The mouse who tidied the shed he lives in fascinated human viewers, but cleanliness isn't a virtue unique to humans.
Digital innovations have the potential to empower farmers and revolutionise agriculture, but many could also lock them in to unsustainable methods.
A bee the size of a human thumb was first described in Victorian times, but hadn't been seen since 1981. That is, until four biologists teamed up on a trek to Indonesia's North Molucca islands.
For human planting to support bee diversity, we need to know which flowers the insects want to visit.
The six food trends likely to be front and centre in 2019.
Bees need flowers to live, and we need bees to pollinate our crops. Understanding bee vision can help us better support our buzzy friends and the critical pollination services they provide.
Bee colonies are threatened by a mite. However, a different mite has been evaluated for its potential to address this threat.
Evidence-based advice from experts on how to make your garden a friendly environment for pollinators.
Remote sensors allowed us to observe the in-hive activities of honeybees, which could be key to keeping bee colonies worldwide healthy.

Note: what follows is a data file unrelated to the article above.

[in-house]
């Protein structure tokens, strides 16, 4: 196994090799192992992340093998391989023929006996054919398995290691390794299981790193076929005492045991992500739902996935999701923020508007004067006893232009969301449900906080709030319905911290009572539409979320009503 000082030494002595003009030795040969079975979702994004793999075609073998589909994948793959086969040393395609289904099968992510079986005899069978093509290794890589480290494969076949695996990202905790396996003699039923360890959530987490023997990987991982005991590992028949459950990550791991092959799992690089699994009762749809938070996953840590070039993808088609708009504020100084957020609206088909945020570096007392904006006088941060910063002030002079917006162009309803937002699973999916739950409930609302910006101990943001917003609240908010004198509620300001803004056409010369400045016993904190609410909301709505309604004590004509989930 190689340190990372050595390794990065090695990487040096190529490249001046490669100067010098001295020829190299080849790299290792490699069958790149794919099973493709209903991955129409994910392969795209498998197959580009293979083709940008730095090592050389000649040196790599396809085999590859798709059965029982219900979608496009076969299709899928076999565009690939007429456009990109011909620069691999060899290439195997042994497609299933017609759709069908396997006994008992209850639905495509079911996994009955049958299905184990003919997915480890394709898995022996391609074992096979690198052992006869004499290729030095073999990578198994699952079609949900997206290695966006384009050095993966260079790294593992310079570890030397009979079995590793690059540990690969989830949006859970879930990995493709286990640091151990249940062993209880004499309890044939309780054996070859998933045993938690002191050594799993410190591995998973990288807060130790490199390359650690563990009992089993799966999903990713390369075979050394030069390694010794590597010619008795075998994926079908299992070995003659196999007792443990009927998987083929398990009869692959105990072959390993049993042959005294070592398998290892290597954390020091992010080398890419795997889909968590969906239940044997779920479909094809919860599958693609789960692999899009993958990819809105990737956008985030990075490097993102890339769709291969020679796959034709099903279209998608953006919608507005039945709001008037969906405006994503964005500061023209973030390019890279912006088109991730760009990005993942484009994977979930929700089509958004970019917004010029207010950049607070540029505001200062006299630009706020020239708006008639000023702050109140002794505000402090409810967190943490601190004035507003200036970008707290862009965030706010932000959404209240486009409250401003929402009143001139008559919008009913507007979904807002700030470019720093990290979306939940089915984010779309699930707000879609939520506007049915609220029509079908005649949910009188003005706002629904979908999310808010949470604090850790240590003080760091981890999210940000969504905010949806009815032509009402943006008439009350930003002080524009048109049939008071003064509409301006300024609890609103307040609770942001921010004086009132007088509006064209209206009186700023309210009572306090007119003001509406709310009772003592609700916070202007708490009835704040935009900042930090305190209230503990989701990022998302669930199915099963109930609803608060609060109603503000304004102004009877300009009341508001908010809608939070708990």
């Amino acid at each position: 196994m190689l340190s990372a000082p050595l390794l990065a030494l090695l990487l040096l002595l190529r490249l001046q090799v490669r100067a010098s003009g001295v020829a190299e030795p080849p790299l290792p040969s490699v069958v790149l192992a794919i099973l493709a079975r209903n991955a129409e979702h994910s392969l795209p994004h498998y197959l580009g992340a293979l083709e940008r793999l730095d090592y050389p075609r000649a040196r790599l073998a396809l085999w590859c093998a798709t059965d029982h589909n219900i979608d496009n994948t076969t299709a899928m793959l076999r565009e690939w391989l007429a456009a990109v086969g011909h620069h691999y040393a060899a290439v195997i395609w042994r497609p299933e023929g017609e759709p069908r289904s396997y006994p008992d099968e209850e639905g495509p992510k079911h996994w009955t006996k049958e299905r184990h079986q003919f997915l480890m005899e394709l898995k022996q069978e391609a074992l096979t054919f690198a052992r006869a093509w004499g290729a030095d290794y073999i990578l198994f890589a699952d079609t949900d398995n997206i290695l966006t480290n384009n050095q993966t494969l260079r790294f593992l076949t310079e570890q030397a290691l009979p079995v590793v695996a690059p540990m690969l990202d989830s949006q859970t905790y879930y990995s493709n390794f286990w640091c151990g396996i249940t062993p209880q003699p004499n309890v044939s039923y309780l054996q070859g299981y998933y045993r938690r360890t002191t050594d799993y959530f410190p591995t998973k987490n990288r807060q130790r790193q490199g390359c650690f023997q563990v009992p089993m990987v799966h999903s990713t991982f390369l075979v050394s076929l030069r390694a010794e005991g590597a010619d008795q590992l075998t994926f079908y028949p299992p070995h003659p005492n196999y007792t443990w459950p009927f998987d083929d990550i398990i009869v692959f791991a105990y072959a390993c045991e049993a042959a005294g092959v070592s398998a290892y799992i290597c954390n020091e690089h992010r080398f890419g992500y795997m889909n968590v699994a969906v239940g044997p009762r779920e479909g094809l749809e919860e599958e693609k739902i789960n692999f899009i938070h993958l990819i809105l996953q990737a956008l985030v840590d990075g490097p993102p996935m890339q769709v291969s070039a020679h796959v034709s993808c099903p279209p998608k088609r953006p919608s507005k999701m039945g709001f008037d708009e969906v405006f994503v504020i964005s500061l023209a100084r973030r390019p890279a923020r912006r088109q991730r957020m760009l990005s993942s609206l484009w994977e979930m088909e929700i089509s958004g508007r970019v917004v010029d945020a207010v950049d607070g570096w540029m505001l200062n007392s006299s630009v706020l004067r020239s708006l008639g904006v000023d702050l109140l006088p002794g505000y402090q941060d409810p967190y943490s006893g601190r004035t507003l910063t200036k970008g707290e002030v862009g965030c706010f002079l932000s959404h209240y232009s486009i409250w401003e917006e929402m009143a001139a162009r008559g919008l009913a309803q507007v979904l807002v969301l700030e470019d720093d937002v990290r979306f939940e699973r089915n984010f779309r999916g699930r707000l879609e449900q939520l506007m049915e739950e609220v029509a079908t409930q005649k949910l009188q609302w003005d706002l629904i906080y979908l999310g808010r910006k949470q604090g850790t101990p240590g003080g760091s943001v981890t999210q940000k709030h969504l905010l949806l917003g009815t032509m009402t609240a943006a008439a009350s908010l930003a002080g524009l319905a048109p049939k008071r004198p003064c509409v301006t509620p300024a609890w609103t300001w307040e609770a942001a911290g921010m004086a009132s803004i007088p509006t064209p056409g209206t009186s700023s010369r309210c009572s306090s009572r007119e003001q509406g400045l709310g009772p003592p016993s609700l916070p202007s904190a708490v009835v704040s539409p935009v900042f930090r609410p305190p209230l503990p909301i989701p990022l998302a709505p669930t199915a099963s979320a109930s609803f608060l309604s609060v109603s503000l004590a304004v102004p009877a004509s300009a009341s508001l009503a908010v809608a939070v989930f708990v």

All too often the media buzz is centred around the managed honeybee, at the expense of other wild bee species.
Honey might be synonymous with bees, but they're not the only insects that come up with the goods.
Australia's largest honey producer has been accused of selling fake honey. But what is fake honey – and why has it only been found now?
There is indeed merit to using beehives to keep elephants from eating and destroying crops.
Pollination by commercially raised bees is important to a variety of crops but none more than California almonds. In turn, beekeepers depend on them.
Bees and wasps can recognise people's faces – despite having less than one million brain cells, compared to 86,000 million brain cells that make up a human brain.
Australia's distinctive native plants give our honey a distinctive stamp. Welcome to melissopalynology: the study of pollen.
The work honey bees do is critical for our ecosystems, but it comes at a high personal cost.
The Romans may not have had a symbol for zero, but bees understand what it means beyond just the simple assumption "there's nothing there".
Many fruits, nuts and other crops rely on bees to pollinate their flowers at just the right time of year. Many farmers rent bees to get the job done at pollination time.
Honeybees receive a lot of attention, but the first North American bee to be listed as an endangered species is a wild bumble bee. Wild bees are vital pollinators, and some are declining rapidly.